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The Art of

Counter-Strike Vol I

by Ronald "Rambo" Kim ,

Ognian "steel" Gueorguiev

Danny "fRoD" Montaner

frodFirst competing in Counter-Strike competitively from a young age fRoD has a whole swath of minor LAN accomplishments which were not included in the list below due to being dwarfed by the higher points of his later career. His entry into the upper levels of competitive play began with a humble 17th place at CPL Winter 2002 with the Green Berets (GB) team.

From there he moved on to play with art of eXecution (aoX) in early 2003 before winding up in the team which would establish him as one of the top North American CS players: united 5 (u5) As a member of united5 fRoD and his team pulled off a huge upset at CPL Winter in 2003 by beating then #1 US team, and #2 seed at the event, 3D on de_cpl_mill and sending them to the lower bracket. u5’s run would end with a respectable 7th place, also earning them the notoriety of being the highest placing North American team at the event.When it emerged in 2004 united5 was converting to a locally based team and would be living in the same house fRoD decided it was time for him to part ways with the team and look for pastures greener, being as he was not in a position to leave his Florida-based home.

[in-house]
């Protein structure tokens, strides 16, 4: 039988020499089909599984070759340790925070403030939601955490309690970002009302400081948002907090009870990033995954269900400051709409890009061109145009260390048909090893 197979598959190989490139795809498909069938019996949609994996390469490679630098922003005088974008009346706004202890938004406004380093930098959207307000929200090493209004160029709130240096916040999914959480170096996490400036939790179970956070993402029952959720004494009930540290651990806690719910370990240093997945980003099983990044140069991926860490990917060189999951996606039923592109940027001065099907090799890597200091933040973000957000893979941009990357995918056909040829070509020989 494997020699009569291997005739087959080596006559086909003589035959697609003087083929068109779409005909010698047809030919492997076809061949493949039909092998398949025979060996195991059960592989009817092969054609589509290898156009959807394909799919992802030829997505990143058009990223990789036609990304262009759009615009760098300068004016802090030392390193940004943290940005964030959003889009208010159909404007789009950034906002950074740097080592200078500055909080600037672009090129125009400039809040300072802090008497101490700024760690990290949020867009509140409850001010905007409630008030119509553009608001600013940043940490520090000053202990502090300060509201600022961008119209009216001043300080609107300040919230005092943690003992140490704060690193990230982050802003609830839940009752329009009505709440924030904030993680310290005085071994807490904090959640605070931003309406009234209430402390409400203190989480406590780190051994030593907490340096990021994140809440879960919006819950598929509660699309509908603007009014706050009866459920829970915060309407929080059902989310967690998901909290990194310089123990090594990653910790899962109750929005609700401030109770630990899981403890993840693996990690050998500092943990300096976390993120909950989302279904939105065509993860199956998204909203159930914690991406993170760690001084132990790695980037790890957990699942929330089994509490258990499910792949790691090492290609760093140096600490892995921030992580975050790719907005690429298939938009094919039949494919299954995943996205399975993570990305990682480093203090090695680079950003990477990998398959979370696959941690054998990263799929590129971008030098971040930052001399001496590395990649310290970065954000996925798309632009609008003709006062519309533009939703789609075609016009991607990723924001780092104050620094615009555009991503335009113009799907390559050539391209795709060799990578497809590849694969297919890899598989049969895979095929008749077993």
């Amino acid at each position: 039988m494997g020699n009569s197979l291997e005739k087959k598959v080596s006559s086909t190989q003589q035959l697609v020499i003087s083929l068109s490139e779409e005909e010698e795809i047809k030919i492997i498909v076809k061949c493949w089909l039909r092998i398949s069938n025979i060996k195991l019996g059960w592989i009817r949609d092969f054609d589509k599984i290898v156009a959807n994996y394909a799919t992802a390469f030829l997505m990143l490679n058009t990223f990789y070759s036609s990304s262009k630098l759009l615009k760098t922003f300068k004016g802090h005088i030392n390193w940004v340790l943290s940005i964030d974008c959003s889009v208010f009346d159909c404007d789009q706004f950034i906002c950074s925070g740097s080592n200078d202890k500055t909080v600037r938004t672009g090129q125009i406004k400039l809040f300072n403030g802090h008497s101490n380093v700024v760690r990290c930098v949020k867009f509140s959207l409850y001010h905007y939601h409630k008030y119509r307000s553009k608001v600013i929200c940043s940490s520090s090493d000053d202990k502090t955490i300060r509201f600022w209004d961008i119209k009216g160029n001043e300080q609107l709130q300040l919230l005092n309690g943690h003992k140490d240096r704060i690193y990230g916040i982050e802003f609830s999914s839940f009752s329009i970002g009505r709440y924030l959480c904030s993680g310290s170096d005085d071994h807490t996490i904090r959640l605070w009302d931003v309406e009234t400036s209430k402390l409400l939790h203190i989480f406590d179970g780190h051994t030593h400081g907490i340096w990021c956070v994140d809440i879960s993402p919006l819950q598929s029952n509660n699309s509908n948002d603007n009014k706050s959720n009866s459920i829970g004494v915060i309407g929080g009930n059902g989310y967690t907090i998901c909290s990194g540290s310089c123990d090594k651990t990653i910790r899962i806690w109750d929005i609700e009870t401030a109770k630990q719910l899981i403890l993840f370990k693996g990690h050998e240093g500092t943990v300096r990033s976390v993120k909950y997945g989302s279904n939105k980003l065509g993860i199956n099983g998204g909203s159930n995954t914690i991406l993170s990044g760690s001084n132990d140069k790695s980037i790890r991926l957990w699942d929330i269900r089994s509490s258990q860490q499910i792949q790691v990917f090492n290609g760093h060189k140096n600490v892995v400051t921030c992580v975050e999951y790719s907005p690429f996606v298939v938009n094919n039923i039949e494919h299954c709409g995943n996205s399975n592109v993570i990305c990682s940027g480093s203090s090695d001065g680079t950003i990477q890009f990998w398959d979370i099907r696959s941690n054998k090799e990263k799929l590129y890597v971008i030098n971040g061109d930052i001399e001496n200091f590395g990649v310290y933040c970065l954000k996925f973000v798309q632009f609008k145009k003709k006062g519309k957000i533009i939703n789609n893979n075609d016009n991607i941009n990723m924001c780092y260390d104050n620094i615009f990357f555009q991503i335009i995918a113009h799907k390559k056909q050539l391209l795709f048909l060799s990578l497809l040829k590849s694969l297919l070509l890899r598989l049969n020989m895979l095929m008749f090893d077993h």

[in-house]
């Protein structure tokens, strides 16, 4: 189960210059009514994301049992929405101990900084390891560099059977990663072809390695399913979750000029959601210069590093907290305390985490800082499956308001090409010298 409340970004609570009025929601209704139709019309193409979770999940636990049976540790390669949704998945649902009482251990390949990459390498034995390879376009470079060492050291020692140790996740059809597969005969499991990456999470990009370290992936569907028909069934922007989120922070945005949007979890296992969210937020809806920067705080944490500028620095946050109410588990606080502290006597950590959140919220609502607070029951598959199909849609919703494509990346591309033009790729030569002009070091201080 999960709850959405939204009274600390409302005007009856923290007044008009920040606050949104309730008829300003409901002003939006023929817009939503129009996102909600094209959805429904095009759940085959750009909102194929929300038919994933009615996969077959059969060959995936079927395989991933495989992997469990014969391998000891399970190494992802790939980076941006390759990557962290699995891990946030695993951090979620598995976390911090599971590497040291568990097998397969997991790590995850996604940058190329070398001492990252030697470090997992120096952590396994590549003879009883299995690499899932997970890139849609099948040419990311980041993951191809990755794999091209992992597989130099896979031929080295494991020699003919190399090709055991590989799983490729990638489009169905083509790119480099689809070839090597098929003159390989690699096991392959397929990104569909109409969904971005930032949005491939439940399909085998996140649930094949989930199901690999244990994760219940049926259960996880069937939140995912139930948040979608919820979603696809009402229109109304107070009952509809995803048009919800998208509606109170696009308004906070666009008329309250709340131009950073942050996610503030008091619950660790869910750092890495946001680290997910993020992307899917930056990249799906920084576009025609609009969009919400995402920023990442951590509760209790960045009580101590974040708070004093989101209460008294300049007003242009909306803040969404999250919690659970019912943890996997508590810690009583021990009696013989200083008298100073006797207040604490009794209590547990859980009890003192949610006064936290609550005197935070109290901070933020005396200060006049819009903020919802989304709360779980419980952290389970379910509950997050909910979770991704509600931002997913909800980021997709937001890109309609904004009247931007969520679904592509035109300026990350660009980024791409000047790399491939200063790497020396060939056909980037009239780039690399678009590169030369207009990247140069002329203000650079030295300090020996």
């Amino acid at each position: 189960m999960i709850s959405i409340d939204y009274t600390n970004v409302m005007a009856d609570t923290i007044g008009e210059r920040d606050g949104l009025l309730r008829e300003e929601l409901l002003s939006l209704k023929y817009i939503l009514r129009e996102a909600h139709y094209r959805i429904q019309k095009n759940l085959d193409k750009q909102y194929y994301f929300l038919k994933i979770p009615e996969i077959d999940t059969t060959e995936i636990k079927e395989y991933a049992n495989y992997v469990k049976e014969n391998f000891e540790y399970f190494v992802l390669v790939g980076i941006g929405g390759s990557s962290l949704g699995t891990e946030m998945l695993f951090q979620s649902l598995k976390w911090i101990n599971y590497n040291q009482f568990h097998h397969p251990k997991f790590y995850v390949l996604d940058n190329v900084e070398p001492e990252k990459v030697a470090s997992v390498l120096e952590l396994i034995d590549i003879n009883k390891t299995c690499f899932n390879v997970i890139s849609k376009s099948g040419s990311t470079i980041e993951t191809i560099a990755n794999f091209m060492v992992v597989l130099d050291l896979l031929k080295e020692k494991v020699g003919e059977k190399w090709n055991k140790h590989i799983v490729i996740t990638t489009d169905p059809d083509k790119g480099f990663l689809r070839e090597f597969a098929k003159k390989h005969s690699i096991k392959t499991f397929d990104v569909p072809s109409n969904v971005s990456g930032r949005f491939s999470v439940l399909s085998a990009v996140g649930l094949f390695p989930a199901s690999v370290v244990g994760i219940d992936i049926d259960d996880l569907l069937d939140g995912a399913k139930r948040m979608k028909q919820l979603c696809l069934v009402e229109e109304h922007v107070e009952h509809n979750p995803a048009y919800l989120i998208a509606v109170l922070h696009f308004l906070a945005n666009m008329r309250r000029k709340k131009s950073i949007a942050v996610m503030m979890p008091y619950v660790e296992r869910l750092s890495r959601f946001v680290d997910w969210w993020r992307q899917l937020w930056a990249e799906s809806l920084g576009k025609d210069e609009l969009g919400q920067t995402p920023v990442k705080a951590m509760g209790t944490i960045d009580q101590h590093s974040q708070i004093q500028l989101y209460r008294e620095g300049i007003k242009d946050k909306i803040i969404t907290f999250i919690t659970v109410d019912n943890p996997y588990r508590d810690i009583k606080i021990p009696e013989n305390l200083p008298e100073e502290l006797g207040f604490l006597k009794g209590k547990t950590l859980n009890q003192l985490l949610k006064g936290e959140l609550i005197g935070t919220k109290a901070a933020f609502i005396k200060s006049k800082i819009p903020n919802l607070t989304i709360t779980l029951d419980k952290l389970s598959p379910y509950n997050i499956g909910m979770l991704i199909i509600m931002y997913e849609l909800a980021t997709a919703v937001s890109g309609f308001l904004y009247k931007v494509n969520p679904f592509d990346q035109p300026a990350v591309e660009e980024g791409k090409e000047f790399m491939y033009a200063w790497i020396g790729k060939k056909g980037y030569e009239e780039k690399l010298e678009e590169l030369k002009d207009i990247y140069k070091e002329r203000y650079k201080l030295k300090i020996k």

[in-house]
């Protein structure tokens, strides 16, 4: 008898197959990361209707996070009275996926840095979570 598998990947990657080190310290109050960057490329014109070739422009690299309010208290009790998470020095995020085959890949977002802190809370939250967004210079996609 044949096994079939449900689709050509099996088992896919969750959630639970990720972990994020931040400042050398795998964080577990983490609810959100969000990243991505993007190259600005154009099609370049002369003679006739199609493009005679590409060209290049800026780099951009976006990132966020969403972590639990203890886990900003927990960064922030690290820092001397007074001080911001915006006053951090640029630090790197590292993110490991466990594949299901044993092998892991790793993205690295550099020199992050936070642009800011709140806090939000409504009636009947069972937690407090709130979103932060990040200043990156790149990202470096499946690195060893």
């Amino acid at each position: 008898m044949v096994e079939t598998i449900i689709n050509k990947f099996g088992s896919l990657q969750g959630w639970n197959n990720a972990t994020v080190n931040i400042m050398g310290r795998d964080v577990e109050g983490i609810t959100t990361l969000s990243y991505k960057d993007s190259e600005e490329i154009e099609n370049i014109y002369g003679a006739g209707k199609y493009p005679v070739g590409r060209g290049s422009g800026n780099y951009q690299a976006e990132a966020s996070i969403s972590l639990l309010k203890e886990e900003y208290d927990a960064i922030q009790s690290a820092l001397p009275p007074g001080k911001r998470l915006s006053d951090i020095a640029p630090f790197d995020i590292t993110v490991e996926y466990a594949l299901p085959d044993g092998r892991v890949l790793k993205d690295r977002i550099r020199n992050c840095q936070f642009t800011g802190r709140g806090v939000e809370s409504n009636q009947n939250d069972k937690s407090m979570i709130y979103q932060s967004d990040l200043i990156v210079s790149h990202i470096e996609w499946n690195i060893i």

After a few months of maintaining his match shape through playing in local LAN tournaments fRoD was announced as a member of the new and as yet unproven compLexity squad in August of 2004. At the time the team’s reputation within the community was not well respected due to the outspoken nature of their owner and founder, Jason Lake, as well as being involved in the gradual process of acquiring players with enough talent to make an impact. With fRoD joining the team as a dedicated AWPer and reteaming with his team-mate tr1p from united5 the team was well on their way to becoming a force to be reckoned with, as shown by their 3rd place at the WCG USA qualifier finals that year.